The extension to the existing mango access arrangement was requested by the Philippine Department of Agriculture via the Bureau of Plant Industry (BPI) three years ago, and granted following a survey of the region’s production facilities.
According to a Biosecurity Australia report, the protocol for access will include recognition and maintenance of pest-free areas, pre-export certification by the BPI and on-arrival inspection by Australia’s Biosecurity Services Group (BSG), as well as pre-export vapour heat treatment (VHT).
Before access is granted, the BSG will also conduct an audit of Davao del Sur’s growing areas to check operational procedures, treatment facilities and area freedom protocols, the Biosecurity Australia report said.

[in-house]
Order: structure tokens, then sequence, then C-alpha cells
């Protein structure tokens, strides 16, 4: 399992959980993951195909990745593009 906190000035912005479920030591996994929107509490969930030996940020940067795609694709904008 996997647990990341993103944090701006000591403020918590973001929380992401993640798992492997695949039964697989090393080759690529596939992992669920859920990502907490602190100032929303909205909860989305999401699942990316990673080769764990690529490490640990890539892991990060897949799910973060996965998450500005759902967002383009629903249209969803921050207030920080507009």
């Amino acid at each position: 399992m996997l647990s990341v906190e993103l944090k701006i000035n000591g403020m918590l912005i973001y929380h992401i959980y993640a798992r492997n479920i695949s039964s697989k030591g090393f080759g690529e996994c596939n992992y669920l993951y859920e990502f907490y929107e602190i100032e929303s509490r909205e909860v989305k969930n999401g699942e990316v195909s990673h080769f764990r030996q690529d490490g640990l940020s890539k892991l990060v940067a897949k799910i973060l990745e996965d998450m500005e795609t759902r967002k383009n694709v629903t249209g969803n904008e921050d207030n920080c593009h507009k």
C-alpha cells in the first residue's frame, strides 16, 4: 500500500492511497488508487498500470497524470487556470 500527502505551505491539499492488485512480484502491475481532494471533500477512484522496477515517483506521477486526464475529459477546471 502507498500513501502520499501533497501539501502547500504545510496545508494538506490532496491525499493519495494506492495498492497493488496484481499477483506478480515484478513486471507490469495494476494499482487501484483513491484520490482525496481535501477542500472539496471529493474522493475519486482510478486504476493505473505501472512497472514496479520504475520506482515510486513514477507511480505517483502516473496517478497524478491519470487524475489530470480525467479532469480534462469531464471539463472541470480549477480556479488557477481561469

“By September, fresh mango producers from Davao del Sur can already start exporting their produce to Australia provided that quarantine procedures are complied with,” BPI director Dr Clarito Barron told the Business Mirror.
Dr Barron said Australian importers could initially source mangoes from companies such as Dole, which has a mango plantation and processing facility in Davao del Sur.
Japan and Hong Kong account for about 90 per cent of the Philippines’ mango export volumes, and the fruit is also sold in the US and Europe.